Persia, home to the finest woven carpets and rugs.
Persian carpets and rugs are highly popular all over the world due to their high quality and intricate designs. The art of carpet weaving has been an integral part of Iranian culture since ancient times, and is considered an artistic legacy. It would not be wrong to say that Persian rugs and carpets are the culmination of Iran’s cultural and artistic excellence.
The history of Persian carpets can be traced back to at least 2500 years. Iranians are considered the pioneers of the art of carpet weaving. The art has been developed and refined through centuries and the skills have been passed down through generations and as a result of hundreds of years of ingenuity and creativity, Persian carpets and rugs have achieved their unique excellence.
Carpet and rug making started in Persia, during ancient times, in order to provide the nomadic tribesmen with a covering that they could use to protect themselves from cold and also to cover their floors and entrances. But, due to the finesse with which they were made and their intricate designs, Persian carpets and rugs became popular among the nobles and kings, with time. As a result, they became signs of prestige and wealth.
According to some historians, Cyrus the Great was probably the one who introduced the art of carpet making in Persia, after he conquered Babylon in 539 BC. However, other historical records show that the court of Cyrus the Great was adorned by magnificent carpets.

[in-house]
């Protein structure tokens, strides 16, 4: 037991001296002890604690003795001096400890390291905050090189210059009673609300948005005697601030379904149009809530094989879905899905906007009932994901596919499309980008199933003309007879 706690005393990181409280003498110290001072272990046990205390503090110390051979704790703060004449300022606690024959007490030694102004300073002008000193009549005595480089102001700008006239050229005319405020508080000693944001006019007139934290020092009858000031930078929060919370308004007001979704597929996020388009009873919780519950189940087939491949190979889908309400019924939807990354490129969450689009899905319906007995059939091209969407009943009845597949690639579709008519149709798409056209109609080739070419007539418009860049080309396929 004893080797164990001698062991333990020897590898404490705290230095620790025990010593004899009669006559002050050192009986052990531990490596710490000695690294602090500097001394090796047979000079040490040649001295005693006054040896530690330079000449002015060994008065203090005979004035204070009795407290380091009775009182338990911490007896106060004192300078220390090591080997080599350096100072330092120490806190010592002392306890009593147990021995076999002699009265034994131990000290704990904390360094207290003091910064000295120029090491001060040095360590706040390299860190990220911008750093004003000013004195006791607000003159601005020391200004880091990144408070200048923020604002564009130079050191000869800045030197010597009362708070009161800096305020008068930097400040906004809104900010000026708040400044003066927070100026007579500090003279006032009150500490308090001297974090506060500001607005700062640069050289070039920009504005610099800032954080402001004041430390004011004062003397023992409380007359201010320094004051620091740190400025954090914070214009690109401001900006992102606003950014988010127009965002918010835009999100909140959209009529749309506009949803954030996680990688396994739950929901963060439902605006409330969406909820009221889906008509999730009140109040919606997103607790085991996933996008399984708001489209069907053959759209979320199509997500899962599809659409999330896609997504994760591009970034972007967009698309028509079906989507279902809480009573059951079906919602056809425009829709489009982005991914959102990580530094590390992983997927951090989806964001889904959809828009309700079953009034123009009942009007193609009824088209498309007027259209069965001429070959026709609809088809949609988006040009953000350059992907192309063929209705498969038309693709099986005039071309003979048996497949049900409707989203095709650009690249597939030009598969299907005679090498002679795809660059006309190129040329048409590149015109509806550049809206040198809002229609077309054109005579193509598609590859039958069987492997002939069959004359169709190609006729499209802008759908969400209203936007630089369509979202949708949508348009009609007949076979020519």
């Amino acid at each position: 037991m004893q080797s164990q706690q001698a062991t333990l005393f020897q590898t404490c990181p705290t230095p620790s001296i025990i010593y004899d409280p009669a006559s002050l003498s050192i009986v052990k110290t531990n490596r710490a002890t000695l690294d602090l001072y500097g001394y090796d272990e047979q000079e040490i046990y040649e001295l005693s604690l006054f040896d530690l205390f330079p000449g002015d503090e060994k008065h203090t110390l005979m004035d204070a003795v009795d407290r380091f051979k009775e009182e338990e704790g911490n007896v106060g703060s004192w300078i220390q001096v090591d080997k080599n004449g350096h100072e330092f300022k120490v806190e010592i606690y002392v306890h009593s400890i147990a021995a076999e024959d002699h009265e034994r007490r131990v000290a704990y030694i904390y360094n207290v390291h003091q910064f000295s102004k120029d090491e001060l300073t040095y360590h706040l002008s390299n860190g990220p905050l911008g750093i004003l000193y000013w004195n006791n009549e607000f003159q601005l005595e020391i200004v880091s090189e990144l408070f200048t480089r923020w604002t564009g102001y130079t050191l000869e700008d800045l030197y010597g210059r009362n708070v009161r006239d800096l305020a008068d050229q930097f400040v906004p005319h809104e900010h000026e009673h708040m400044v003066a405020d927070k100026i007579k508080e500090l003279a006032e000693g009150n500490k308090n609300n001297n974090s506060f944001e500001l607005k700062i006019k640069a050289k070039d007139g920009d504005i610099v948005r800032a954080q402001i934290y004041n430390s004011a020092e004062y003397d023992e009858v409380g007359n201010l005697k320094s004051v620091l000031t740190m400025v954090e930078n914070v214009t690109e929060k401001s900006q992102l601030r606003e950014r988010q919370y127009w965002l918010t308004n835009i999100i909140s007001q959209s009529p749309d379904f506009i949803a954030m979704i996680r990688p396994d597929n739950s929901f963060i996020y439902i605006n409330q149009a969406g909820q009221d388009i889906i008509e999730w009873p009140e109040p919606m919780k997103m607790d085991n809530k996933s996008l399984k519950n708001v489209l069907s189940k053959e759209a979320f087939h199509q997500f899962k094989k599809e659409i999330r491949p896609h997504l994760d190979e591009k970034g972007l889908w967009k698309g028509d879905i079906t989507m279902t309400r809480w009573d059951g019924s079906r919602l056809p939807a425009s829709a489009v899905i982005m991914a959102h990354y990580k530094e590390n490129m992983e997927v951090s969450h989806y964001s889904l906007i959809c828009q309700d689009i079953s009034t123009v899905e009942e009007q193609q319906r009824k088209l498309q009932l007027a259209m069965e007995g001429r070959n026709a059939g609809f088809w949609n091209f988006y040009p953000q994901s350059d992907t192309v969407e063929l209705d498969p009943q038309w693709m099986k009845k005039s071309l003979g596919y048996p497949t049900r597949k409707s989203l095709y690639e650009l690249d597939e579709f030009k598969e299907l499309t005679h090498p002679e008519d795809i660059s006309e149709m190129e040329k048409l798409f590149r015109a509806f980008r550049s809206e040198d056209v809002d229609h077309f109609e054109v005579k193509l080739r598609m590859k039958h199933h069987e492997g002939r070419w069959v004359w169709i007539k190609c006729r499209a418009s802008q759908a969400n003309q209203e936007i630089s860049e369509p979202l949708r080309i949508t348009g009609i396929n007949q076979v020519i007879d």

The art of carpet and rug making reached its peak in Persian in the 16th century, during the times of Safavid Dynasty. Numerous carpets and rugs that were produced during this era have been preserved and are on display in museums, all over the world.
Shah Abbas, who ruled Persia from 1587 to 1629, was the one who established a court workshop for making carpets using silk and threads of gold and silver. He was also the leader who promoted trade with Europe. This period of carpet making came to an end when Afghans invaded Persia in 1722. From this period till 1747, the industry of carpet making saw a decline and the art was increasingly limited to individual craftsmen in villages and nomads.
Carpet and rug making and its trade regained its position in Iran during the last quarter of the 19th century. During this time, art flourished and Tabriz merchants started to export Persian carpets to Europe via Istanbul.
At present, carpet making is the most widespread and popular craft in Iran and Persian carpets are known and appreciated all over the world for their highest quality, intricate designs and finest quality.
Nicholas Wells Antique has some amazing variety of Persian carpets. Take a look by clicking here.